Some time before the action of the ballet takes place, Elgar had sent the score of the Enigma Variations to thefamousconductor Richter in the hope of interesting him in the work. The characters — intimates and friends of the composer - dance their individual variations, at the end of which a telegram arrives from Richter, addressed to their mutual friend Jaeger, agreeing to conduct the first performance.
This is, of course, what Elgar had been longing for, but would never allow himself to believe was going to happen.
It was the success of the Enigma Variations, which was to bring international fame to Elgar and immortality to the friends pictured within. The action of the ballet takes place in Worcestershire in 1898.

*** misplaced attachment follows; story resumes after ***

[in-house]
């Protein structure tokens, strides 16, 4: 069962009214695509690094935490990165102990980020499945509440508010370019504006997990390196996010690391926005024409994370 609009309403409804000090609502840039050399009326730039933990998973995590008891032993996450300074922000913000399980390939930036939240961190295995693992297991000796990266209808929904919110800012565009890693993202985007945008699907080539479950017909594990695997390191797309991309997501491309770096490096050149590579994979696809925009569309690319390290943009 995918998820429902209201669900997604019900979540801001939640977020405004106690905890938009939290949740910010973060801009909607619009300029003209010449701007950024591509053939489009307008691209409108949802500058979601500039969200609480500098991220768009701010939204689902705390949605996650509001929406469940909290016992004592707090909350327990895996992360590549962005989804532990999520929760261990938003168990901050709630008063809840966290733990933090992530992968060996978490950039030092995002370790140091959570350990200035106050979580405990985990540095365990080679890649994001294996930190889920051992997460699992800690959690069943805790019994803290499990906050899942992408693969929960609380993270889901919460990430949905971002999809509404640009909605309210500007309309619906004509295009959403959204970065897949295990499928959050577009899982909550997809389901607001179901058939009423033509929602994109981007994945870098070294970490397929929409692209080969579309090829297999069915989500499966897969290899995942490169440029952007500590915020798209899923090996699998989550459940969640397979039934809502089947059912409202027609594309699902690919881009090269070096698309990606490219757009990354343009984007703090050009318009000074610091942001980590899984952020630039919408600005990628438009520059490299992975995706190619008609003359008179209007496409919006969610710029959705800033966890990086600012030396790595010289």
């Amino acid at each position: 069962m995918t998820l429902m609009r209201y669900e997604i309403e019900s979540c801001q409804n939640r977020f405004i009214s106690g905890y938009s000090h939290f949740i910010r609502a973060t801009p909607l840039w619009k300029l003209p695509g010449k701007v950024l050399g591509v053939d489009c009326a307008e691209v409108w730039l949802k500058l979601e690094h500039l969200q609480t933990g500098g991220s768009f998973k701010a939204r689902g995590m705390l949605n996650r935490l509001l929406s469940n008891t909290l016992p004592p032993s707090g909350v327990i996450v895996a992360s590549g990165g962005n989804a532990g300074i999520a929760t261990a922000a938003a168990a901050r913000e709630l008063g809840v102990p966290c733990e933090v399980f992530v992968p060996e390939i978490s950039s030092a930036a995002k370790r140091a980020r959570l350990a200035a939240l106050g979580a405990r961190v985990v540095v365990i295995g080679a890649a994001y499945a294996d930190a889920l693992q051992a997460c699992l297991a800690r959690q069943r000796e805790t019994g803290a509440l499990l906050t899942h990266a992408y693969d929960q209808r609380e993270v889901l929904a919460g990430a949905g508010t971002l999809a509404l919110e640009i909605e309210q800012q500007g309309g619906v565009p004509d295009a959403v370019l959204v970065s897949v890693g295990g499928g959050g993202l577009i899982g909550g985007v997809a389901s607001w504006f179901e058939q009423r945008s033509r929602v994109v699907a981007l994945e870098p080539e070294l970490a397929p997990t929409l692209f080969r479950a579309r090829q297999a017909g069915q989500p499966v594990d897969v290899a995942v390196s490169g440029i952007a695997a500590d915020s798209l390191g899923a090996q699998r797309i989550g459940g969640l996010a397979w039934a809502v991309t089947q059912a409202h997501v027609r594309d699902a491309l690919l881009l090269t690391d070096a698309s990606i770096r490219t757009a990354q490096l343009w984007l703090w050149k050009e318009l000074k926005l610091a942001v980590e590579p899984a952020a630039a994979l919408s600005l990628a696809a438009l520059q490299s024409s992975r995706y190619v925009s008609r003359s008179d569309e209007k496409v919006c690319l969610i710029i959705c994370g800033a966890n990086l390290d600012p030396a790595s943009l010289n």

Our approach to this lecture-demonstration is based on how we at the Birmingham Royal Ballet have brought the ballet to life. I like to think of this, of course, as a tribute to dear Sir Fred and this great masterpiece, but I also regard it as a tribute to Michael Somes and what he has done in keeping Fred’s ballets alive. We were incredibly lucky because not only was Michael supervising everything, but also we had magnificent help from Anthony Dowell, Antoinette Sibley, Monica Mason and Deanne Bergsma. That was invaluable - sometimes confusing, but invaluable! Sadly, Derek Rencher, who has danced the role of Elgar in every performance, was going to help with this production but was taken ill.